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Just when we thought today's teenagers were a whole new breed of sexually savvy sophisticates, reality intrudes in the form of a new study on sexually transmitted diseases.

According to a report published Friday in the Canadian Journal of Human Sexuality, infection rates for the five most common sexually transmitted diseases have been soaring since 1997, while most public attention has been focused on HIV and AIDS. Teenagers from 15 to 19 have the highest infection rates, demonstrating they are either ignorant of or blasé about chlamydia, gonorrhea, syphilis, herpes and human papilloma virus.

What's especially unfortunate about this news is that rates of these diseases had fallen sharply until recently, and have climbed back again. According to Thomas Wong, head of Health Canada's division on sexual-health promotion, today's teenagers have not grown up seeing friends die of AIDS, and this has made them complacent about sexually transmitted diseases. As well, the public profile given to AIDS can give teenagers the mistaken impression that other diseases are insignificant in comparison and so are nothing to worry about.

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But there are other factors behind this disturbing rise in disease transmission. Funding for public health campaigns has been reduced in many jurisdictions, and some schools are reducing sex education to squeeze in expanding curriculums or focus more on core subjects.

That means parents, politicians, educators and public health experts must do everything they can to restore attention to this fight. A whole new group of teens comes along every couple of years, unfamiliar with the safe-sex messages adults have heard so often. No one can assume they have picked up the information somewhere else.

Education is the key, because some behaviour is notoriously hard to change. Teenagers have never worried much about the long-term consequences of their behaviour, and have never felt terribly vulnerable to harm. Despite their supposed sophistication, most teenagers remain shy about sex, reluctant to talk about it frankly with partners, reluctant to insist on condom use and reluctant to ask adults for information about safe sex.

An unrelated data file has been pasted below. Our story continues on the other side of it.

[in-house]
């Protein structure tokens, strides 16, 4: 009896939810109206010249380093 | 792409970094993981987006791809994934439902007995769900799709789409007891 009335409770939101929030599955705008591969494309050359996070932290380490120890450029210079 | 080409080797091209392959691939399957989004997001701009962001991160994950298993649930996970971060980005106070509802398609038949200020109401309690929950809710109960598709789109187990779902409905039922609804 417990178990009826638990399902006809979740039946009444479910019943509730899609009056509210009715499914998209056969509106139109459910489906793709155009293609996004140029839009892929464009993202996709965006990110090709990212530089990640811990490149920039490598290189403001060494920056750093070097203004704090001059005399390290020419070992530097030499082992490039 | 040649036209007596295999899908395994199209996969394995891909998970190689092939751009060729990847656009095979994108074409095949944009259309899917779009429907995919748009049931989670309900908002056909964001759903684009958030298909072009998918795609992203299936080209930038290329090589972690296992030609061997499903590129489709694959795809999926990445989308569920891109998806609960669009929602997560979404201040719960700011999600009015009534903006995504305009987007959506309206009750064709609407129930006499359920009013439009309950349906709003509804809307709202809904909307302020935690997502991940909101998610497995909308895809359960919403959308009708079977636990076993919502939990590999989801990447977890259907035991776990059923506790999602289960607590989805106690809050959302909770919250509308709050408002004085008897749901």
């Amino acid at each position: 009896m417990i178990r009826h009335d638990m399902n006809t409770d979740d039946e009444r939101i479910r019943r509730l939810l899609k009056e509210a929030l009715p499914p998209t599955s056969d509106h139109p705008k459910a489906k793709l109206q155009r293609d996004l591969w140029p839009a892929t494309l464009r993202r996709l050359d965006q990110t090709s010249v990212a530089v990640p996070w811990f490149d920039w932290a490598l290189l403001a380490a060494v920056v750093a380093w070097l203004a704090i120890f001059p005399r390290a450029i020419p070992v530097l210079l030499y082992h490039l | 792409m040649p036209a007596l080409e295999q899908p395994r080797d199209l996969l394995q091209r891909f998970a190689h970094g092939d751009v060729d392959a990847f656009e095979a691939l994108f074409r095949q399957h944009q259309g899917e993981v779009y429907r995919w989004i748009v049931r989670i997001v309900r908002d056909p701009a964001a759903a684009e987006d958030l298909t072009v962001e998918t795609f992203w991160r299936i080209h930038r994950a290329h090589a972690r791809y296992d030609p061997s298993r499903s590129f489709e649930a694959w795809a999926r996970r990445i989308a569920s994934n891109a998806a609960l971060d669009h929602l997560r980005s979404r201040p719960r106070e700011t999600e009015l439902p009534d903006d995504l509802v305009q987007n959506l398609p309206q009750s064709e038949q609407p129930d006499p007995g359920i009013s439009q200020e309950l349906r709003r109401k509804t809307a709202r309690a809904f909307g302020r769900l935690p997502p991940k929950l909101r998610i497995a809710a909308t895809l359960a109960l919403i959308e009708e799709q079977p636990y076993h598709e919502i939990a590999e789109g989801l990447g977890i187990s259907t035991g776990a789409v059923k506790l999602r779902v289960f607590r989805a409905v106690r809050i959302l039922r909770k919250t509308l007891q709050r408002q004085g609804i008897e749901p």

The only tried and tested solution to this tough challenge is to provide ample funding for education, and to insist on speaking extremely frankly to teens. That means graphic explanations not only of condom use and other safe alternatives, but of the impact of these sexually transmitted diseases. Certainly all teenage girls need to understand that a disease such as chlamydia can have devastating effects, and is the leading cause of infertility in women. All teens should realize there is no effective cure for genital herpes.

This latest study of sexually transmitted diseases has other implications. If teenagers are not using condoms, there is a growing risk that AIDS will spread in this age group. There is also a risk of even more teen pregnancies; 42,000 young women between 15 and 19 already become pregnant each year in Canada.

Sexually transmitted diseases are not new problems, and traditional diseases such as gonorrhea and syphilis will never raise public terror the way AIDS did in the 1980s and 90s. But they are still dangerous diseases that must not be disregarded, certainly not as long as they are infecting tens of thousands of Canadians each year.

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